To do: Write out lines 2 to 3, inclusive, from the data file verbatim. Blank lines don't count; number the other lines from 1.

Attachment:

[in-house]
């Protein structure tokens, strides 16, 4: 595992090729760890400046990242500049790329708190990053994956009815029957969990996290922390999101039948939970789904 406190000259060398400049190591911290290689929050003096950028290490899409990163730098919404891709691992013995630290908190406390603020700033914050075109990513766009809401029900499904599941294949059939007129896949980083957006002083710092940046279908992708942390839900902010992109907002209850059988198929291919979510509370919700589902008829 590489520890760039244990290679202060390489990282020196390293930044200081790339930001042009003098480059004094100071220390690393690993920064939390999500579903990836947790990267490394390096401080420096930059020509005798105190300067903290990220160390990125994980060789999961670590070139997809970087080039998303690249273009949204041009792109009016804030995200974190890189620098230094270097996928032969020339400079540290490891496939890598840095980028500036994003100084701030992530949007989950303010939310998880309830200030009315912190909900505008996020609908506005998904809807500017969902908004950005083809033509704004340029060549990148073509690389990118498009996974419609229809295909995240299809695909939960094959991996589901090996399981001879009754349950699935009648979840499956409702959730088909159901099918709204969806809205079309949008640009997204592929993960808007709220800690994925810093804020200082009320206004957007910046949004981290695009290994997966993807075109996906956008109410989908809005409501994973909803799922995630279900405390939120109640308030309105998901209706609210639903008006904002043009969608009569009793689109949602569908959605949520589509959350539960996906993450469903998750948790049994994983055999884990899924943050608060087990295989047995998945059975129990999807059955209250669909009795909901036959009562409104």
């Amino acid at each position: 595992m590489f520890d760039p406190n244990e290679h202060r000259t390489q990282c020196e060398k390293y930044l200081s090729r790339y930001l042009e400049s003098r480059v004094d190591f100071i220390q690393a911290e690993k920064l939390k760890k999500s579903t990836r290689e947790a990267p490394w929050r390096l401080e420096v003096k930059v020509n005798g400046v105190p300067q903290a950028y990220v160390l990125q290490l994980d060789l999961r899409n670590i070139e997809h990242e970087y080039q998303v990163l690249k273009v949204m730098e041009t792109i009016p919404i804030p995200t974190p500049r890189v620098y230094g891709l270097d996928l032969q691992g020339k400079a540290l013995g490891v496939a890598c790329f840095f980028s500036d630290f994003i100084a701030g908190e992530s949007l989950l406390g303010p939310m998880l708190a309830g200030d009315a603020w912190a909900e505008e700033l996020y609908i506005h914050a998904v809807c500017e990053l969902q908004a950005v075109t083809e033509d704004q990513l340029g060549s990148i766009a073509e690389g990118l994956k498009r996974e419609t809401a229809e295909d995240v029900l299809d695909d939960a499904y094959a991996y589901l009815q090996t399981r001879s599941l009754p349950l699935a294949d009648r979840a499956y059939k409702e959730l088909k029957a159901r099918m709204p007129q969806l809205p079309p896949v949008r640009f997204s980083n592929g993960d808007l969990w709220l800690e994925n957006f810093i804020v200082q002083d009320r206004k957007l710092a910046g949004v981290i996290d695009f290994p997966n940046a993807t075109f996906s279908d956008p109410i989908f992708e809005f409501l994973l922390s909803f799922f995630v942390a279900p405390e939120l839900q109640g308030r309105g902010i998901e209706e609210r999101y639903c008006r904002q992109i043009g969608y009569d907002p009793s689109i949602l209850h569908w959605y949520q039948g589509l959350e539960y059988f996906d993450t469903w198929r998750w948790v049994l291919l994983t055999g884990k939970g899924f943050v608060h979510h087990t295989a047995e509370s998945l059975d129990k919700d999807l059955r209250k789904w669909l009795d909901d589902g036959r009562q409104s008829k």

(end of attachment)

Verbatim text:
């Protein structure tokens, strides 16, 4: 595992090729760890400046990242500049790329708190990053994956009815029957969990996290922390999101039948939970789904 406190000259060398400049190591911290290689929050003096950028290490899409990163730098919404891709691992013995630290908190406390603020700033914050075109990513766009809401029900499904599941294949059939007129896949980083957006002083710092940046279908992708942390839900902010992109907002209850059988198929291919979510509370919700589902008829 590489520890760039244990290679202060390489990282020196390293930044200081790339930001042009003098480059004094100071220390690393690993920064939390999500579903990836947790990267490394390096401080420096930059020509005798105190300067903290990220160390990125994980060789999961670590070139997809970087080039998303690249273009949204041009792109009016804030995200974190890189620098230094270097996928032969020339400079540290490891496939890598840095980028500036994003100084701030992530949007989950303010939310998880309830200030009315912190909900505008996020609908506005998904809807500017969902908004950005083809033509704004340029060549990148073509690389990118498009996974419609229809295909995240299809695909939960094959991996589901090996399981001879009754349950699935009648979840499956409702959730088909159901099918709204969806809205079309949008640009997204592929993960808007709220800690994925810093804020200082009320206004957007910046949004981290695009290994997966993807075109996906956008109410989908809005409501994973909803799922995630279900405390939120109640308030309105998901209706609210639903008006904002043009969608009569009793689109949602569908959605949520589509959350539960996906993450469903998750948790049994994983055999884990899924943050608060087990295989047995998945059975129990999807059955209250669909009795909901036959009562409104």
């Amino acid at each position: 595992m590489f520890d760039p406190n244990e290679h202060r000259t390489q990282c020196e060398k390293y930044l200081s090729r790339y930001l042009e400049s003098r480059v004094d190591f100071i220390q690393a911290e690993k920064l939390k760890k999500s579903t990836r290689e947790a990267p490394w929050r390096l401080e420096v003096k930059v020509n005798g400046v105190p300067q903290a950028y990220v160390l990125q290490l994980d060789l999961r899409n670590i070139e997809h990242e970087y080039q998303v990163l690249k273009v949204m730098e041009t792109i009016p919404i804030p995200t974190p500049r890189v620098y230094g891709l270097d996928l032969q691992g020339k400079a540290l013995g490891v496939a890598c790329f840095f980028s500036d630290f994003i100084a701030g908190e992530s949007l989950l406390g303010p939310m998880l708190a309830g200030d009315a603020w912190a909900e505008e700033l996020y609908i506005h914050a998904v809807c500017e990053l969902q908004a950005v075109t083809e033509d704004q990513l340029g060549s990148i766009a073509e690389g990118l994956k498009r996974e419609t809401a229809e295909d995240v029900l299809d695909d939960a499904y094959a991996y589901l009815q090996t399981r001879s599941l009754p349950l699935a294949d009648r979840a499956y059939k409702e959730l088909k029957a159901r099918m709204p007129q969806l809205p079309p896949v949008r640009f997204s980083n592929g993960d808007l969990w709220l800690e994925n957006f810093i804020v200082q002083d009320r206004k957007l710092a910046g949004v981290i996290d695009f290994p997966n940046a993807t075109f996906s279908d956008p109410i989908f992708e809005f409501l994973l922390s909803f799922f995630v942390a279900p405390e939120l839900q109640g308030r309105g902010i998901e209706e609210r999101y639903c008006r904002q992109i043009g969608y009569d907002p009793s689109i949602l209850h569908w959605y949520q039948g589509l959350e539960y059988f996906d993450t469903w198929r998750w948790v049994l291919l994983t055999g884990k939970g899924f943050v608060h979510h087990t295989a047995e509370s998945l059975d129990k919700d999807l059955r209250k789904w669909l009795d909901d589902g036959r009562q409104s008829k």